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Sean’s First Fluoride Varnish

Sean and I went to a pedia dentist yesterday for his first Fluoride varnish. Fluoride varnish is a thin protective coating that is applied on the surfaces of teeth to prevent tooth decay. It is used to retard, arrest, and reverse the process of cavity formation.

With Fluoride varnish, the enamel becomes stronger. The stronger the teeth are, the less chance that the child will get cavities. Baby teeth or milk teeth are prone to decay since their teeth are still developing and not as strong as adult’s teeth.

I told the dentist that I am worried about Sean’s teeth because of the white spot I’ve seen. She was kinda surprised when I mentioned white spots. How did you know about that, are you also a dentist? she asked. I said no, I just learned that when I searched in the net. That’s very nice of you to do that, she said. She explained that white spots are the first visible signs of enamel demineralization. Flouride varnish can stop those spots from turning into cavities.

At first, I was kinda worried that the dentist won’t be able to apply flouride varnish on Sean, because he doesn’t want to sit on the dental chair and doesn’t want to be held down. The dentist said we’ll be doing the knee to knee position. Sean was placed on my lap with his head on the dentist’s knees and Sean’s legs around my waist. He was exerting all his effort to escape.

The whole process took less than 15 minutes. Sean was crying out loud, which was good I think because he opens his mouth wider. His teeth were cleaned first with a gauze sponge. Then the dentist applied a thin layer of the varnish to all the teeth’s surfaces. I was told not to give him any foods or drinks for 2 hours so the varnish will not be washed out.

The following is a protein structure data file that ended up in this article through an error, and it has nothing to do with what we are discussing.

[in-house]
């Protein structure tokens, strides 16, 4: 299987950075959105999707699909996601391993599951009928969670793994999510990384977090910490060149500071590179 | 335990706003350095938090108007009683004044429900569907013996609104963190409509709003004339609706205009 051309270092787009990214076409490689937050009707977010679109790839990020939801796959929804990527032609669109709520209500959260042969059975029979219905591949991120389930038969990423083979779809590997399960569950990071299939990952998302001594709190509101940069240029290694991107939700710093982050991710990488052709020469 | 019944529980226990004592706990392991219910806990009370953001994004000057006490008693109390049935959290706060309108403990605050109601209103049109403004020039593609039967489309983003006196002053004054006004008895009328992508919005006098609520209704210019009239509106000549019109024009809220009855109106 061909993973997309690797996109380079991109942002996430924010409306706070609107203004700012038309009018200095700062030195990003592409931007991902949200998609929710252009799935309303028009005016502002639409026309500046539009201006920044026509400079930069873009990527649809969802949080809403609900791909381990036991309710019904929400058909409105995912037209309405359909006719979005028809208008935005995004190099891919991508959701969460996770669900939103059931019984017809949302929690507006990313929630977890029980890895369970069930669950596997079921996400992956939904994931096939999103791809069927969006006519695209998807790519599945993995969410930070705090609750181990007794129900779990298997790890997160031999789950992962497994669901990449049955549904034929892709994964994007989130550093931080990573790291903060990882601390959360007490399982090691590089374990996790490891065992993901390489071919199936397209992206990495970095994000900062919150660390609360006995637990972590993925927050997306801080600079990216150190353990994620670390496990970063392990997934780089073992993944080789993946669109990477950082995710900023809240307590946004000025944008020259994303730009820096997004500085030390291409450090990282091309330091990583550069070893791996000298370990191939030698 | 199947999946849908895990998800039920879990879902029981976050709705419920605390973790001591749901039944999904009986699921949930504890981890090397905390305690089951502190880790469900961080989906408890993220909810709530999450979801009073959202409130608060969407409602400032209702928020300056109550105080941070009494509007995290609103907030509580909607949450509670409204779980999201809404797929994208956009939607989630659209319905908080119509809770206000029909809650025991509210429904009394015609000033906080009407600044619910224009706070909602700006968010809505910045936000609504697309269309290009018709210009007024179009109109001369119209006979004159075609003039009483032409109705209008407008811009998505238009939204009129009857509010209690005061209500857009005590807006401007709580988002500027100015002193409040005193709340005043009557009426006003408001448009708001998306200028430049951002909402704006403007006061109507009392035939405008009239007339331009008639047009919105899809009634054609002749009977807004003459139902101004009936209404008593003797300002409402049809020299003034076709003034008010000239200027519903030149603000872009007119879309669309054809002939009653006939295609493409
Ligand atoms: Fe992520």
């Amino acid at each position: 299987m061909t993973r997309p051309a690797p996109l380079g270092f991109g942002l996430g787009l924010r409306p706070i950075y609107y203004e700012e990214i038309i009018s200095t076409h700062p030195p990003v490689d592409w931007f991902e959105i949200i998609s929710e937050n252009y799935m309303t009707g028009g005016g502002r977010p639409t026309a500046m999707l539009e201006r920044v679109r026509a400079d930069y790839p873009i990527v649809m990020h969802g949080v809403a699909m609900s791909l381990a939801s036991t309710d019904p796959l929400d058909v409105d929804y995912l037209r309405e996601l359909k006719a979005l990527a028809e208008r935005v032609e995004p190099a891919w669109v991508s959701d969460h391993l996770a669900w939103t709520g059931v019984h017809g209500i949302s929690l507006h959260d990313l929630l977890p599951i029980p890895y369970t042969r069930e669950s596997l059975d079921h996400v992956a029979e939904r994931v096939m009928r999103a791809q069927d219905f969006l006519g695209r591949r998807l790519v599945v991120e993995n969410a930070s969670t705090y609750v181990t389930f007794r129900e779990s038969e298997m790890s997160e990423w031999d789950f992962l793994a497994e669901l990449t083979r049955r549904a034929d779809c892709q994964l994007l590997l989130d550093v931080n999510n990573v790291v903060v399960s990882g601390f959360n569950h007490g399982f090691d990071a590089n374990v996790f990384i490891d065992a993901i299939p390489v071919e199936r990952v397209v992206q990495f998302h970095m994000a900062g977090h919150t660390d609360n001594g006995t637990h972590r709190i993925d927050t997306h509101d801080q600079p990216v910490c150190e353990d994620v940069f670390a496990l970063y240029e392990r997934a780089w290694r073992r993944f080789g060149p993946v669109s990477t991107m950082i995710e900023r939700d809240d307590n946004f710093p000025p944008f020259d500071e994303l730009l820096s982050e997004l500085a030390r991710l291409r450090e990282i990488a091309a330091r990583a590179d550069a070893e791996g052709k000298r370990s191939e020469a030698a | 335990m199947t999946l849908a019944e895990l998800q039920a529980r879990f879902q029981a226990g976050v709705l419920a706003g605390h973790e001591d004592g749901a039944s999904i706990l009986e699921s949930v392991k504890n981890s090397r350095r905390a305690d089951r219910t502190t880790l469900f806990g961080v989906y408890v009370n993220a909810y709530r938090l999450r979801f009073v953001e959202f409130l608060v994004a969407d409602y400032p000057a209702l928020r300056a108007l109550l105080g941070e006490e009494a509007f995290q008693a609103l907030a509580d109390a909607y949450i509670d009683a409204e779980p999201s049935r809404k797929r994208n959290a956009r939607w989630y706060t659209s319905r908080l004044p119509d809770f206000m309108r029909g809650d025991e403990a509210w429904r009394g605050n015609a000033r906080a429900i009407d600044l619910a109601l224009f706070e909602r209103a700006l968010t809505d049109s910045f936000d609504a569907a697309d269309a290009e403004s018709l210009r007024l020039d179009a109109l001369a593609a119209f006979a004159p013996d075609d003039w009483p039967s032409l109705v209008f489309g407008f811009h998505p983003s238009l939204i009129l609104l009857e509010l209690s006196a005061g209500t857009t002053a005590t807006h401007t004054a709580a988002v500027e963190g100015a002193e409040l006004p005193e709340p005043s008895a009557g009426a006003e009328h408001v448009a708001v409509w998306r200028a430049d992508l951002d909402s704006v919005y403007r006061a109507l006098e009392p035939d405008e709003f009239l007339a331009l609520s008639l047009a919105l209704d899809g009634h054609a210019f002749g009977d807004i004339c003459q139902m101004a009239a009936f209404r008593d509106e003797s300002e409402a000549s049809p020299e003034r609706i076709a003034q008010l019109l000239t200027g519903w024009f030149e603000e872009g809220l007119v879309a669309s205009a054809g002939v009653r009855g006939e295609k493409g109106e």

During the consultation, the dentist told me important things about taking care of baby’s teeth. While waiting, Sean played on the clinic’s lobby where there are plenty of toys. The dentist advised me not to give bottles in bed, if possible, if not, I should try to wipe Sean’s teeth with a clean gauze. She also recommended Tooth Mousse, a topical creme with calcium and phosphate that can rebuild subsurface areas of defects in enamel, including white spot. It should be applied twice a day after brushing teeth. Before we leave the clinic, she said we should be back on September for another flouride varnish application.

Since we have to wait for 2 hours before Sean can drink and eat, I brought him to a playroom and spend one more hour before we went to his favorite Jollibee.

I am more strict now when it comes to taking care of his teeth. I’ve seen some 3-5 year olds in our neighboorhood with totally rotten teeth. I’m afraid, and I don’t want that to happen to him. I can’t forgive myself if I’ll be seeing him full of dental caries.

I let Sean brush his teeth on his own, but since he’s not brushing well, I finish it all. But he won’t open his mouth. If I’m alone, I have to wrap him in a towel so he couldn’t move well. If I have some help around, we do the knee to knee position. Sean is so strong, he pushes too hard.

Maybe there are some babies or toddlers who want to have their teeth brushed by somebody else, but not Sean. When he was younger, when his teeth were just erupting, I would use a little brush designed for infants, the one you put in your finger, and then rub on his teeth. He does like it, he laughs as if he’s being tickled. But when he turned 1, brushing his teeth was like a wrestling game. There were only few instance that he didn’t cry or didn’t resist.